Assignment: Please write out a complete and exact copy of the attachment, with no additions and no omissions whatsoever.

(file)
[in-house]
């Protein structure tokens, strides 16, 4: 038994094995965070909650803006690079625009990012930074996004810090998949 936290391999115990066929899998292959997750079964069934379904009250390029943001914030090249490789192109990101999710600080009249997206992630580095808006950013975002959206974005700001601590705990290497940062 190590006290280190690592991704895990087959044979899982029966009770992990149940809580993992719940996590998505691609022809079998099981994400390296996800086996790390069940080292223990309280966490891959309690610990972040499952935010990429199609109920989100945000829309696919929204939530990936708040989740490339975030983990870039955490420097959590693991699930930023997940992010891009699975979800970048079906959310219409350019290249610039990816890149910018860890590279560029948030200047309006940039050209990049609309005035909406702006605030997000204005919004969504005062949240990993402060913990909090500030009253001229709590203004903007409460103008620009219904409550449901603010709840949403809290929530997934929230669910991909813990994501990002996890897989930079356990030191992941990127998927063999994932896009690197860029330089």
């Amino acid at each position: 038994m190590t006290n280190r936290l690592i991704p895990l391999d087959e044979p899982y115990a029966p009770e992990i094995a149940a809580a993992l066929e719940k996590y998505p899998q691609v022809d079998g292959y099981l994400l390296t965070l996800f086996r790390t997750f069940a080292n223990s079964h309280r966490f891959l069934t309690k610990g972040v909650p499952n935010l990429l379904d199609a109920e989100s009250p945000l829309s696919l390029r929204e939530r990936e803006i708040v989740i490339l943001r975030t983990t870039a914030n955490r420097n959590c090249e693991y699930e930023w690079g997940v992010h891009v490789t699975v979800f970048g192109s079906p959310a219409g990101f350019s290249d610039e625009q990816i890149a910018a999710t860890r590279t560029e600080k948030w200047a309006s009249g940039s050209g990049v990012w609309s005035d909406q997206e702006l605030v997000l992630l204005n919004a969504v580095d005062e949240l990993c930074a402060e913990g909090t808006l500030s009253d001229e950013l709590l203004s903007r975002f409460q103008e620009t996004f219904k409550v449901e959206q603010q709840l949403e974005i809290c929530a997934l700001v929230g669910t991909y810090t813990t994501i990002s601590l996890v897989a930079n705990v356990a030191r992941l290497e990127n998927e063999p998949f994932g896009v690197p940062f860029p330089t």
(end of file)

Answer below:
[in-house]
């Protein structure tokens, strides 16, 4: 038994094995965070909650803006690079625009990012930074996004810090998949 936290391999115990066929899998292959997750079964069934379904009250390029943001914030090249490789192109990101999710600080009249997206992630580095808006950013975002959206974005700001601590705990290497940062 190590006290280190690592991704895990087959044979899982029966009770992990149940809580993992719940996590998505691609022809079998099981994400390296996800086996790390069940080292223990309280966490891959309690610990972040499952935010990429199609109920989100945000829309696919929204939530990936708040989740490339975030983990870039955490420097959590693991699930930023997940992010891009699975979800970048079906959310219409350019290249610039990816890149910018860890590279560029948030200047309006940039050209990049609309005035909406702006605030997000204005919004969504005062949240990993402060913990909090500030009253001229709590203004903007409460103008620009219904409550449901603010709840949403809290929530997934929230669910991909813990994501990002996890897989930079356990030191992941990127998927063999994932896009690197860029330089």
């Amino acid at each position: 038994m190590t006290n280190r936290l690592i991704p895990l391999d087959e044979p899982y115990a029966p009770e992990i094995a149940a809580a993992l066929e719940k996590y998505p899998q691609v022809d079998g292959y099981l994400l390296t965070l996800f086996r790390t997750f069940a080292n223990s079964h309280r966490f891959l069934t309690k610990g972040v909650p499952n935010l990429l379904d199609a109920e989100s009250p945000l829309s696919l390029r929204e939530r990936e803006i708040v989740i490339l943001r975030t983990t870039a914030n955490r420097n959590c090249e693991y699930e930023w690079g997940v992010h891009v490789t699975v979800f970048g192109s079906p959310a219409g990101f350019s290249d610039e625009q990816i890149a910018a999710t860890r590279t560029e600080k948030w200047a309006s009249g940039s050209g990049v990012w609309s005035d909406q997206e702006l605030v997000l992630l204005n919004a969504v580095d005062e949240l990993c930074a402060e913990g909090t808006l500030s009253d001229e950013l709590l203004s903007r975002f409460q103008e620009t996004f219904k409550v449901e959206q603010q709840l949403e974005i809290c929530a997934l700001v929230g669910t991909y810090t813990t994501i990002s601590l996890v897989a930079n705990v356990a030191r992941l290497e990127n998927e063999p998949f994932g896009v690197p940062f860029p330089t």